8. Hydrogenated oils
These excipient additives are found in many types of foods because they can add flavor to foods that have been over-cooked in the production process, plus they can enhance the shelf life of many products. However, they do enhance the life of those who consume them, as they are known to cause various types of heart disease, including hypertension, which is known as the silent killer.
High blood pressure affects practically everyone at some point in life, and using foods over a long period of time that include hydrogenated oils can be problematic later in life. They can also impact type II adult onset diabetes development.
9. Stacked sugars
Many products contain multiple ingredients that are all essentially sugars. That is not to mention the commonly acceptable primary ingredients, such as flour, which also have a negative effect on individual metabolism. When the various versions of sugar are added for particular reasons, the end result is a confused consumer who does not really understand what the products are even though the ingredients are listed right on the label. Nevertheless, they are in practically every processed food.
10. Unintended chemicals
While many pharmaceutical and food processing companies use harmful ingredients to improve their profit margins, many times workplace accidents can result in unwanted chemical or objects being included by mistake. Glass or metals can easily get in the mix when an accident occurs unnoticed in the production cycle, and there been many instances of small animals found in processed foods.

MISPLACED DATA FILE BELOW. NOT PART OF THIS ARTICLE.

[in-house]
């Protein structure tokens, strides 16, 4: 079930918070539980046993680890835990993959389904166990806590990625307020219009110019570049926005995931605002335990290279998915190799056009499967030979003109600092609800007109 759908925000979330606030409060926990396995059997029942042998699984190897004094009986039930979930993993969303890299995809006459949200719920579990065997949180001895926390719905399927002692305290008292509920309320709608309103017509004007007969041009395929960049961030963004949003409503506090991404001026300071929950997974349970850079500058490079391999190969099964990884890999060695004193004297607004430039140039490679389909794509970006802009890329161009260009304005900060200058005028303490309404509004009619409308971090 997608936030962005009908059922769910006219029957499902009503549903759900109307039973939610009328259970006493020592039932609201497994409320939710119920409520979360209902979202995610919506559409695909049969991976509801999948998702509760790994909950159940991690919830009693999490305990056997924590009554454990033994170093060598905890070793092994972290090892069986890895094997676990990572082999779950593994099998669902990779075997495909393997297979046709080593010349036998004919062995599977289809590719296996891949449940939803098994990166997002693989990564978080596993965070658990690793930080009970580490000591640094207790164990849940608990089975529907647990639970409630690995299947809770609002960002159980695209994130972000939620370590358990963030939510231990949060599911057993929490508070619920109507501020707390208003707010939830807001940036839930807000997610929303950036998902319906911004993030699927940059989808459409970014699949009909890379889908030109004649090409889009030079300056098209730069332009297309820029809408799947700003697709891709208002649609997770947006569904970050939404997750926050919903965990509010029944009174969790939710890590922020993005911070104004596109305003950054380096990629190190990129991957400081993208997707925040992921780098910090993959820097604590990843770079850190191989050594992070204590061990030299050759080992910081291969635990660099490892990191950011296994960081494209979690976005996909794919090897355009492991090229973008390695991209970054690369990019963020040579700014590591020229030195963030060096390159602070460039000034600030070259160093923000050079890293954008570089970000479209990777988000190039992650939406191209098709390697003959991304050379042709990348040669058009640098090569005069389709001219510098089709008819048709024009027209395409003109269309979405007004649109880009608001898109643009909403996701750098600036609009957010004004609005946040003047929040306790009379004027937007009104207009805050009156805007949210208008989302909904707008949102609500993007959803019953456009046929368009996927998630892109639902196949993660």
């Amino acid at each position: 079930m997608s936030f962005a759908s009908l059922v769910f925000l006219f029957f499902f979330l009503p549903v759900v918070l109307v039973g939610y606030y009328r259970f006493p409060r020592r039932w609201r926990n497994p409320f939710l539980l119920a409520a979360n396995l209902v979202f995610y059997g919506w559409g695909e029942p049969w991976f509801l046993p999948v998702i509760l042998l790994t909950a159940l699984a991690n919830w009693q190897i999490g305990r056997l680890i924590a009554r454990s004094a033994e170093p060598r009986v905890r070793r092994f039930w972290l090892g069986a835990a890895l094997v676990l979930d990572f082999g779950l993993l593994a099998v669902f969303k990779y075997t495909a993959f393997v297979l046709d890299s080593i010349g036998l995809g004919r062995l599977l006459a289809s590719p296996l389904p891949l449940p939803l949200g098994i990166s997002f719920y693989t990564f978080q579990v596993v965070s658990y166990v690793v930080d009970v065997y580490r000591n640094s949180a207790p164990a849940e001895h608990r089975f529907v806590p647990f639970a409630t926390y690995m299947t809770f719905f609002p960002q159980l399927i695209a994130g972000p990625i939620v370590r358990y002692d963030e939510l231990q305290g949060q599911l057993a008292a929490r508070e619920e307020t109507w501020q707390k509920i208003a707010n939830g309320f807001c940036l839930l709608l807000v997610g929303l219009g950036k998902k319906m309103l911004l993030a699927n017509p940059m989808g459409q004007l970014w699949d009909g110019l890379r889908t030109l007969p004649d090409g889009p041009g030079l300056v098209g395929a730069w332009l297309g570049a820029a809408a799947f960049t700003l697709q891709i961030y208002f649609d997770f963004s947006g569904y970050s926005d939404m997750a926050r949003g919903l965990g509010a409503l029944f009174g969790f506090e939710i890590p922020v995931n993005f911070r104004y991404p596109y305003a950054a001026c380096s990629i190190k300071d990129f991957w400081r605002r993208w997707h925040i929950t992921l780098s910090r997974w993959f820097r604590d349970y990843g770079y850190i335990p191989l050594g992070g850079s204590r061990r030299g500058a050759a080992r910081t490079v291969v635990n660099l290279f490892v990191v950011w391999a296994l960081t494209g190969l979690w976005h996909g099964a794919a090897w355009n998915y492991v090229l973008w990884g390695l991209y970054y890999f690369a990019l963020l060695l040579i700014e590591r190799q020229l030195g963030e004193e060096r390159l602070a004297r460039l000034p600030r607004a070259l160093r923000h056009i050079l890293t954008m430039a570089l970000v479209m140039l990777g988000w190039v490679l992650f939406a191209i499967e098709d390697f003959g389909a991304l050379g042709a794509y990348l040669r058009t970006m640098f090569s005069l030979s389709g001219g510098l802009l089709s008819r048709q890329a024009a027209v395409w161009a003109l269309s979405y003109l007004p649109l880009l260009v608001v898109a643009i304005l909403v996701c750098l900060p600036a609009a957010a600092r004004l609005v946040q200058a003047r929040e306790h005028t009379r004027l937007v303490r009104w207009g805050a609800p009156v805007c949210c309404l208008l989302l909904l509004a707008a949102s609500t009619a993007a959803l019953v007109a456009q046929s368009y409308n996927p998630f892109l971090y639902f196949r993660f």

Knowing What to Look For
It is important to remember that certain excipients are used in the production of health foods that are touted as being organic, along with being included in certain nutrients. Many people avoid using these products by shopping in organic health food stores that specialize in foods that do not contain any known excipients.
You can also buy excipient-free products in other stores if you know what to look for. According to the Department of Health Therapeutic Goods Information, “The Consumer Medicines Information (CMI) is a leaflet that contains information on the safe and effective use of a prescription or specified over-the-counter medicine.” You can view CMI documents here: https://www.tga.gov.au/consumer-medicines-information-cmi; the documents give you a list of known excipients.
Once you know the names of the excipients to look for, you can search for this material on the product labels when you shop. If you are in a grocery store or pharmacy, you should be able to look over the supplement facts and discern which ones are excipient-free.
If you’re shopping at an e-commerce site, you’re in luck, too. Merchants such as Amazon have online tools that you can use that allows you to preview the ingredients on the bottle or package most of the time. For instance, click here to take you to one of the supplement page on Amazon.com.
There are three pictures of the bottle, but hover your mouse pointer over the bottle on the right, and it will magnify the ingredients. The supplement facts label reads that it doesn’t have excipients or carry any other unneeded additives, such as binders or fillers.
If you want your supplements to be free of excipients, there are many merchants that can make that guarantee. Another option out there is to select products that are either in powder or liquid states.